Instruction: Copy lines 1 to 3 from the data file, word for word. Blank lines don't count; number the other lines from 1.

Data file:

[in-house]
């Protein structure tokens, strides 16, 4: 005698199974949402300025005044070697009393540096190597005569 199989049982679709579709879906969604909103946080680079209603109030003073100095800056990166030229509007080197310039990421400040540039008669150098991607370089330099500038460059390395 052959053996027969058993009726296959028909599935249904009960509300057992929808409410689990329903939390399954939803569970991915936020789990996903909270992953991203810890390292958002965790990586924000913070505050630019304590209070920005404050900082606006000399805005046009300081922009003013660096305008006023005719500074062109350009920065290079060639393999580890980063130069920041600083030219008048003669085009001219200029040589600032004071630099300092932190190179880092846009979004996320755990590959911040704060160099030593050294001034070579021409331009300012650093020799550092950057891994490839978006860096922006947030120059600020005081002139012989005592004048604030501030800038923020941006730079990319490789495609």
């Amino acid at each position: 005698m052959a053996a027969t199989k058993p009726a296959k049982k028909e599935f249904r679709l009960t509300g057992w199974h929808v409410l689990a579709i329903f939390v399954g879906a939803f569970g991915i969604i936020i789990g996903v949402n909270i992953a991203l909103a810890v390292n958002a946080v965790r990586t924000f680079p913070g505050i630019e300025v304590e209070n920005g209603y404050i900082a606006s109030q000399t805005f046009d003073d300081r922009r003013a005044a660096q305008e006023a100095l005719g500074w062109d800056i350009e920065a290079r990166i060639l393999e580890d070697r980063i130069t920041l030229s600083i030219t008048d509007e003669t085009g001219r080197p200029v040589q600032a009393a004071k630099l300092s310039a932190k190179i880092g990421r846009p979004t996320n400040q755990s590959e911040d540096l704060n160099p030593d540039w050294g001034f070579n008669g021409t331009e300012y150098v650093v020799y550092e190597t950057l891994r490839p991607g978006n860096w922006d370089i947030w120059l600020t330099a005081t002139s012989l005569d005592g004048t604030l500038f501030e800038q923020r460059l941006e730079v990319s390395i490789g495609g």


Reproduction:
[in-house]
């Protein structure tokens, strides 16, 4: 005698199974949402300025005044070697009393540096190597005569 199989049982679709579709879906969604909103946080680079209603109030003073100095800056990166030229509007080197310039990421400040540039008669150098991607370089330099500038460059390395 052959053996027969058993009726296959028909599935249904009960509300057992929808409410689990329903939390399954939803569970991915936020789990996903909270992953991203810890390292958002965790990586924000913070505050630019304590209070920005404050900082606006000399805005046009300081922009003013660096305008006023005719500074062109350009920065290079060639393999580890980063130069920041600083030219008048003669085009001219200029040589600032004071630099300092932190190179880092846009979004996320755990590959911040704060160099030593050294001034070579021409331009300012650093020799550092950057891994490839978006860096922006947030120059600020005081002139012989005592004048604030501030800038923020941006730079990319490789495609």
């Amino acid at each position: 005698m052959a053996a027969t199989k058993p009726a296959k049982k028909e599935f249904r679709l009960t509300g057992w199974h929808v409410l689990a579709i329903f939390v399954g879906a939803f569970g991915i969604i936020i789990g996903v949402n909270i992953a991203l909103a810890v390292n958002a946080v965790r990586t924000f680079p913070g505050i630019e300025v304590e209070n920005g209603y404050i900082a606006s109030q000399t805005f046009d003073d300081r922009r003013a005044a660096q305008e006023a100095l005719g500074w062109d800056i350009e920065a290079r990166i060639l393999e580890d070697r980063i130069t920041l030229s600083i030219t008048d509007e003669t085009g001219r080197p200029v040589q600032a009393a004071k630099l300092s310039a932190k190179i880092g990421r846009p979004t996320n400040q755990s590959e911040d540096l704060n160099p030593d540039w050294g001034f070579n008669g021409t331009e300012y150098v650093v020799y550092e190597t950057l891994r490839p991607g978006n860096w922006d370089i947030w120059l600020t330099a005081t002139s012989l005569d005592g004048t604030l500038f501030e800038q923020r460059l941006e730079v990319s390395i490789g495609g």